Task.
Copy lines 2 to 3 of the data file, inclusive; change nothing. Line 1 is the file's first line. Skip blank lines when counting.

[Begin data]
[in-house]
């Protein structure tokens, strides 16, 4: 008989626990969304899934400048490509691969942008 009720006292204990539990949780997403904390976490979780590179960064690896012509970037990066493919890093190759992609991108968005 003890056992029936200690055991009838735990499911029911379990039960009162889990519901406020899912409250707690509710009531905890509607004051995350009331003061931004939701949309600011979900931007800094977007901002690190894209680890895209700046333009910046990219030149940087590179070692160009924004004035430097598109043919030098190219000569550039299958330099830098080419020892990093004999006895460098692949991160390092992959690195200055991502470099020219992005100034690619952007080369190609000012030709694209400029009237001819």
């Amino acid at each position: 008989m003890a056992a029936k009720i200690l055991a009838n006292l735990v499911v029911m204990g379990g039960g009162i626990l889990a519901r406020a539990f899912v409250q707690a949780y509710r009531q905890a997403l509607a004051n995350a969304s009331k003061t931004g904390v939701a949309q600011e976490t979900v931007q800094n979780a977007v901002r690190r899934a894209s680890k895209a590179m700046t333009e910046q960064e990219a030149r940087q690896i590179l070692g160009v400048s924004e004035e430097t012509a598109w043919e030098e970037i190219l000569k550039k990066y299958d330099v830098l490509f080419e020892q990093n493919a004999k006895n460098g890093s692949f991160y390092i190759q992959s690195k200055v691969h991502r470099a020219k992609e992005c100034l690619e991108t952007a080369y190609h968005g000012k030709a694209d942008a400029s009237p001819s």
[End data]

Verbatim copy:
């Protein structure tokens, strides 16, 4: 008989626990969304899934400048490509691969942008 009720006292204990539990949780997403904390976490979780590179960064690896012509970037990066493919890093190759992609991108968005 003890056992029936200690055991009838735990499911029911379990039960009162889990519901406020899912409250707690509710009531905890509607004051995350009331003061931004939701949309600011979900931007800094977007901002690190894209680890895209700046333009910046990219030149940087590179070692160009924004004035430097598109043919030098190219000569550039299958330099830098080419020892990093004999006895460098692949991160390092992959690195200055991502470099020219992005100034690619952007080369190609000012030709694209400029009237001819």
């Amino acid at each position: 008989m003890a056992a029936k009720i200690l055991a009838n006292l735990v499911v029911m204990g379990g039960g009162i626990l889990a519901r406020a539990f899912v409250q707690a949780y509710r009531q905890a997403l509607a004051n995350a969304s009331k003061t931004g904390v939701a949309q600011e976490t979900v931007q800094n979780a977007v901002r690190r899934a894209s680890k895209a590179m700046t333009e910046q960064e990219a030149r940087q690896i590179l070692g160009v400048s924004e004035e430097t012509a598109w043919e030098e970037i190219l000569k550039k990066y299958d330099v830098l490509f080419e020892q990093n493919a004999k006895n460098g890093s692949f991160y390092i190759q992959s690195k200055v691969h991502r470099a020219k992609e992005c100034l690619e991108t952007a080369y190609h968005g000012k030709a694209d942008a400029s009237p001819s």